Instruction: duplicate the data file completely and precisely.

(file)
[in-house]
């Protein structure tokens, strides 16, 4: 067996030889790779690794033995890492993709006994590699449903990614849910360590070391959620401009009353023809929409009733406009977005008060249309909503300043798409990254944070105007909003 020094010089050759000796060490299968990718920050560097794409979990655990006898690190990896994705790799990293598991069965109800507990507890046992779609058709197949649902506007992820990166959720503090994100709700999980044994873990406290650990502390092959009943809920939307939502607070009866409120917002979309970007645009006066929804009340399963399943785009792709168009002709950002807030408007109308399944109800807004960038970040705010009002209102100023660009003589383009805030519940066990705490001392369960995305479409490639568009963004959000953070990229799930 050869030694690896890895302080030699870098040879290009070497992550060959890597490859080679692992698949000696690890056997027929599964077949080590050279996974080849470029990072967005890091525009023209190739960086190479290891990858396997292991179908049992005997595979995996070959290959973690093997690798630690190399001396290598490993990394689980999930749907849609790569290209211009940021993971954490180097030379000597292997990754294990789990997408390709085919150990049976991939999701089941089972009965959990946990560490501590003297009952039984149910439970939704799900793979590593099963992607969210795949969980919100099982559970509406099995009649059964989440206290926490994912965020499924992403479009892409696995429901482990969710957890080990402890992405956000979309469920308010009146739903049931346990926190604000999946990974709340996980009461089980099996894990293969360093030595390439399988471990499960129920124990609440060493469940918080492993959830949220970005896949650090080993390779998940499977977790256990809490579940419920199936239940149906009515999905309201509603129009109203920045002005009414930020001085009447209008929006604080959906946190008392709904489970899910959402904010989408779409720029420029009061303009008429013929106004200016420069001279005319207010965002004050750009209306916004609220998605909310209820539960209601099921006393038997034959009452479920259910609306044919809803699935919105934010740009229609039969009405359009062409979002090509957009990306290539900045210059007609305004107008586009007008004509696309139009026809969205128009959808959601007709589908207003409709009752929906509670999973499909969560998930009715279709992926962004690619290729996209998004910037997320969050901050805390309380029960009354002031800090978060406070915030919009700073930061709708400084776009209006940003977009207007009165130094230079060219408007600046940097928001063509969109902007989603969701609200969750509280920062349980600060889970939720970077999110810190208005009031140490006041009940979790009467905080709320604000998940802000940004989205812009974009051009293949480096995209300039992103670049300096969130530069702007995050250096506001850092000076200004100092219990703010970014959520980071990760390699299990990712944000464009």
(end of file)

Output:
[in-house]
């Protein structure tokens, strides 16, 4: 067996030889790779690794033995890492993709006994590699449903990614849910360590070391959620401009009353023809929409009733406009977005008060249309909503300043798409990254944070105007909003 020094010089050759000796060490299968990718920050560097794409979990655990006898690190990896994705790799990293598991069965109800507990507890046992779609058709197949649902506007992820990166959720503090994100709700999980044994873990406290650990502390092959009943809920939307939502607070009866409120917002979309970007645009006066929804009340399963399943785009792709168009002709950002807030408007109308399944109800807004960038970040705010009002209102100023660009003589383009805030519940066990705490001392369960995305479409490639568009963004959000953070990229799930 050869030694690896890895302080030699870098040879290009070497992550060959890597490859080679692992698949000696690890056997027929599964077949080590050279996974080849470029990072967005890091525009023209190739960086190479290891990858396997292991179908049992005997595979995996070959290959973690093997690798630690190399001396290598490993990394689980999930749907849609790569290209211009940021993971954490180097030379000597292997990754294990789990997408390709085919150990049976991939999701089941089972009965959990946990560490501590003297009952039984149910439970939704799900793979590593099963992607969210795949969980919100099982559970509406099995009649059964989440206290926490994912965020499924992403479009892409696995429901482990969710957890080990402890992405956000979309469920308010009146739903049931346990926190604000999946990974709340996980009461089980099996894990293969360093030595390439399988471990499960129920124990609440060493469940918080492993959830949220970005896949650090080993390779998940499977977790256990809490579940419920199936239940149906009515999905309201509603129009109203920045002005009414930020001085009447209008929006604080959906946190008392709904489970899910959402904010989408779409720029420029009061303009008429013929106004200016420069001279005319207010965002004050750009209306916004609220998605909310209820539960209601099921006393038997034959009452479920259910609306044919809803699935919105934010740009229609039969009405359009062409979002090509957009990306290539900045210059007609305004107008586009007008004509696309139009026809969205128009959808959601007709589908207003409709009752929906509670999973499909969560998930009715279709992926962004690619290729996209998004910037997320969050901050805390309380029960009354002031800090978060406070915030919009700073930061709708400084776009209006940003977009207007009165130094230079060219408007600046940097928001063509969109902007989603969701609200969750509280920062349980600060889970939720970077999110810190208005009031140490006041009940979790009467905080709320604000998940802000940004989205812009974009051009293949480096995209300039992103670049300096969130530069702007995050250096506001850092000076200004100092219990703010970014959520980071990760390699299990990712944000464009």